## JavaScript Snippet - Math Float Proximity And One Nice Casio Calculator

^{Posted at Sun, 13 Jul 2014 00:05:15 GMT}

You may have come with too, while working with floats.

run the following command-line, in Google-Chrome's developer-tools console:

now preform any slightly variation such as

that require re-evaluating the float,

in fact you will see the following output

naturally OK with us.. since its practically the same...

lets work with our original set of numbers using a little trick..

or better yet..

this naturally is not really needed, the amount of proximity is practically the same,

the reason floats in JavaScript (in Chrome) will look like this, is due to the way they are being hold in memory,

which makes the JavaScript parser treat them in so-and-so amount of bits, rather then rounding everytime,

every arithmetic operation on floats, will leave them rounded down in the least-significant digit.

casio calculator does that too, but they are providing nicer bit round-up since forever,

hey if I'm talking Casio, how about this lovely Casio fx-115v "Super-FX"

amm..

anyhow.. its probably something to bring it up at my next meeting @Google..

run the following command-line, in Google-Chrome's developer-tools console:

var num = 34.1234;

now preform any slightly variation such as

`Math.floor`

or `~~`

,that require re-evaluating the float,

var num, fraction; num = 34.1234; fraction = parseFloat(num - (~~num)); //assuming this will have 0.1234 //..right?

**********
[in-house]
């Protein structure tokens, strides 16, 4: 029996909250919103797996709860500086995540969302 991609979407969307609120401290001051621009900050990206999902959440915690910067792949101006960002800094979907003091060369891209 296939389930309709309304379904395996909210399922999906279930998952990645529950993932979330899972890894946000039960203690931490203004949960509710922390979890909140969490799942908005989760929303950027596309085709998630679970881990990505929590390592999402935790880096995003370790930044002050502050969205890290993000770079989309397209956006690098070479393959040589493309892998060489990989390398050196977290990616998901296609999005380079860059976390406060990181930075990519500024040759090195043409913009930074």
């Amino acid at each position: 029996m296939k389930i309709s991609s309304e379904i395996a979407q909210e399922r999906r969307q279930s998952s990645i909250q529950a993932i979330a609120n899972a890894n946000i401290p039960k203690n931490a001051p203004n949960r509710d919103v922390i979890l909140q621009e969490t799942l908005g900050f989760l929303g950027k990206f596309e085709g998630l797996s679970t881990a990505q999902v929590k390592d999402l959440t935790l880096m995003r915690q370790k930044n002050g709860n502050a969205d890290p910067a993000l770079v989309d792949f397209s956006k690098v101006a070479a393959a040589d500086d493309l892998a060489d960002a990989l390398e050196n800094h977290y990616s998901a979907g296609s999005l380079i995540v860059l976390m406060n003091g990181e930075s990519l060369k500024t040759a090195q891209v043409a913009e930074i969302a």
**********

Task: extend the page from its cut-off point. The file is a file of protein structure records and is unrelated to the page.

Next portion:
in fact you will see the following output

0.12339999999999662

naturally OK with us.. since its practically the same...

### ...or is it?

lets work with our original set of numbers using a little trick..

var num, fraction, fractionLength; num = 34.1234; fraction = parseFloat(num - (~~num)); //not fixed yet.. fractionLength = num.toString().split(".")[1].length; //===4 (number of decimal places after '.') fraction = fraction.toFixed(fractionLength)); //almost fixed ---> "0.1234" fraction = parseFloat(fraction); //yep. done..

or better yet..

var floatParts = function(num){ var fractionLength = num.toString().split(".")[1].length, fraction = num - (~~num); fraction = parseFloat(fraction.toFixed(fractionLength)); return [~~num, fraction]; }; -------> floatParts(34.1234); -------> [34, 0.1234]

this naturally is not really needed, the amount of proximity is practically the same,

the reason floats in JavaScript (in Chrome) will look like this, is due to the way they are being hold in memory,

which makes the JavaScript parser treat them in so-and-so amount of bits, rather then rounding everytime,

every arithmetic operation on floats, will leave them rounded down in the least-significant digit.

casio calculator does that too, but they are providing nicer bit round-up since forever,

hey if I'm talking Casio, how about this lovely Casio fx-115v "Super-FX"

amm..

anyhow.. its probably something to bring it up at my next meeting @Google..